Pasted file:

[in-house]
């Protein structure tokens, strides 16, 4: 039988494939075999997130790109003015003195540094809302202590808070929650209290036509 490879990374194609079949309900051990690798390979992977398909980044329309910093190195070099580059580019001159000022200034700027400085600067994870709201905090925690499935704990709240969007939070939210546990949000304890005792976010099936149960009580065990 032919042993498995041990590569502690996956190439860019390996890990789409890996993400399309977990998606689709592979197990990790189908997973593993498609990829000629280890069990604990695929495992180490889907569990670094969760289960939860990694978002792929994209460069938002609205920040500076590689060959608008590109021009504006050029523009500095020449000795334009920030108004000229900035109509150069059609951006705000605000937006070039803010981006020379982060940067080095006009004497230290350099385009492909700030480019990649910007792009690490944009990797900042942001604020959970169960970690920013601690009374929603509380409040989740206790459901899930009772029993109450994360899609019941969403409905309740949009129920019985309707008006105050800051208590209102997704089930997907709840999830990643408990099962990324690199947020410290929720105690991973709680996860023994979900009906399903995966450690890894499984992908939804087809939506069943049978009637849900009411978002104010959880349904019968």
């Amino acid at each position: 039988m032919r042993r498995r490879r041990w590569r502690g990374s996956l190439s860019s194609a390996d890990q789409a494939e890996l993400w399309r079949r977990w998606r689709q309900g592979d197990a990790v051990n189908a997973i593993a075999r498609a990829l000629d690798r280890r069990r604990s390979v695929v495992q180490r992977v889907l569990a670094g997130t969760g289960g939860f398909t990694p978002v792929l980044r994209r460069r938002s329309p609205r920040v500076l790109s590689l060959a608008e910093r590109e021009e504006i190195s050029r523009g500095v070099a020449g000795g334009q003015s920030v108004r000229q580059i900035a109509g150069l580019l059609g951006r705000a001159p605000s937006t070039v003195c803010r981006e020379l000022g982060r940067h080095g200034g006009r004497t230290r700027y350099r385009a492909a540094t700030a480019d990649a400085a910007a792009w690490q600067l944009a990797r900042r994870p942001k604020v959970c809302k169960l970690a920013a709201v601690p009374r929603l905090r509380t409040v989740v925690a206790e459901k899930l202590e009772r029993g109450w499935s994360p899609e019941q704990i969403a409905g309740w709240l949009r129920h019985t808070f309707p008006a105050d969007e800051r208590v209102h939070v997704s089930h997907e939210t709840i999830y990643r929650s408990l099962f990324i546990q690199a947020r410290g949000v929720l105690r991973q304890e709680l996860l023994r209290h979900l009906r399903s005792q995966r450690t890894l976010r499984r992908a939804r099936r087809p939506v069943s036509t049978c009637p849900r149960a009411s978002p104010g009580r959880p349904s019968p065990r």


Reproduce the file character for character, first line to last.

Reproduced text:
[in-house]
């Protein structure tokens, strides 16, 4: 039988494939075999997130790109003015003195540094809302202590808070929650209290036509 490879990374194609079949309900051990690798390979992977398909980044329309910093190195070099580059580019001159000022200034700027400085600067994870709201905090925690499935704990709240969007939070939210546990949000304890005792976010099936149960009580065990 032919042993498995041990590569502690996956190439860019390996890990789409890996993400399309977990998606689709592979197990990790189908997973593993498609990829000629280890069990604990695929495992180490889907569990670094969760289960939860990694978002792929994209460069938002609205920040500076590689060959608008590109021009504006050029523009500095020449000795334009920030108004000229900035109509150069059609951006705000605000937006070039803010981006020379982060940067080095006009004497230290350099385009492909700030480019990649910007792009690490944009990797900042942001604020959970169960970690920013601690009374929603509380409040989740206790459901899930009772029993109450994360899609019941969403409905309740949009129920019985309707008006105050800051208590209102997704089930997907709840999830990643408990099962990324690199947020410290929720105690991973709680996860023994979900009906399903995966450690890894499984992908939804087809939506069943049978009637849900009411978002104010959880349904019968």
């Amino acid at each position: 039988m032919r042993r498995r490879r041990w590569r502690g990374s996956l190439s860019s194609a390996d890990q789409a494939e890996l993400w399309r079949r977990w998606r689709q309900g592979d197990a990790v051990n189908a997973i593993a075999r498609a990829l000629d690798r280890r069990r604990s390979v695929v495992q180490r992977v889907l569990a670094g997130t969760g289960g939860f398909t990694p978002v792929l980044r994209r460069r938002s329309p609205r920040v500076l790109s590689l060959a608008e910093r590109e021009e504006i190195s050029r523009g500095v070099a020449g000795g334009q003015s920030v108004r000229q580059i900035a109509g150069l580019l059609g951006r705000a001159p605000s937006t070039v003195c803010r981006e020379l000022g982060r940067h080095g200034g006009r004497t230290r700027y350099r385009a492909a540094t700030a480019d990649a400085a910007a792009w690490q600067l944009a990797r900042r994870p942001k604020v959970c809302k169960l970690a920013a709201v601690p009374r929603l905090r509380t409040v989740v925690a206790e459901k899930l202590e009772r029993g109450w499935s994360p899609e019941q704990i969403a409905g309740w709240l949009r129920h019985t808070f309707p008006a105050d969007e800051r208590v209102h939070v997704s089930h997907e939210t709840i999830y990643r929650s408990l099962f990324i546990q690199a947020r410290g949000v929720l105690r991973q304890e709680l996860l023994r209290h979900l009906r399903s005792q995966r450690t890894l976010r499984r992908a939804r099936r087809p939506v069943s036509t049978c009637p849900r149960a009411s978002p104010g009580r959880p349904s019968p065990r």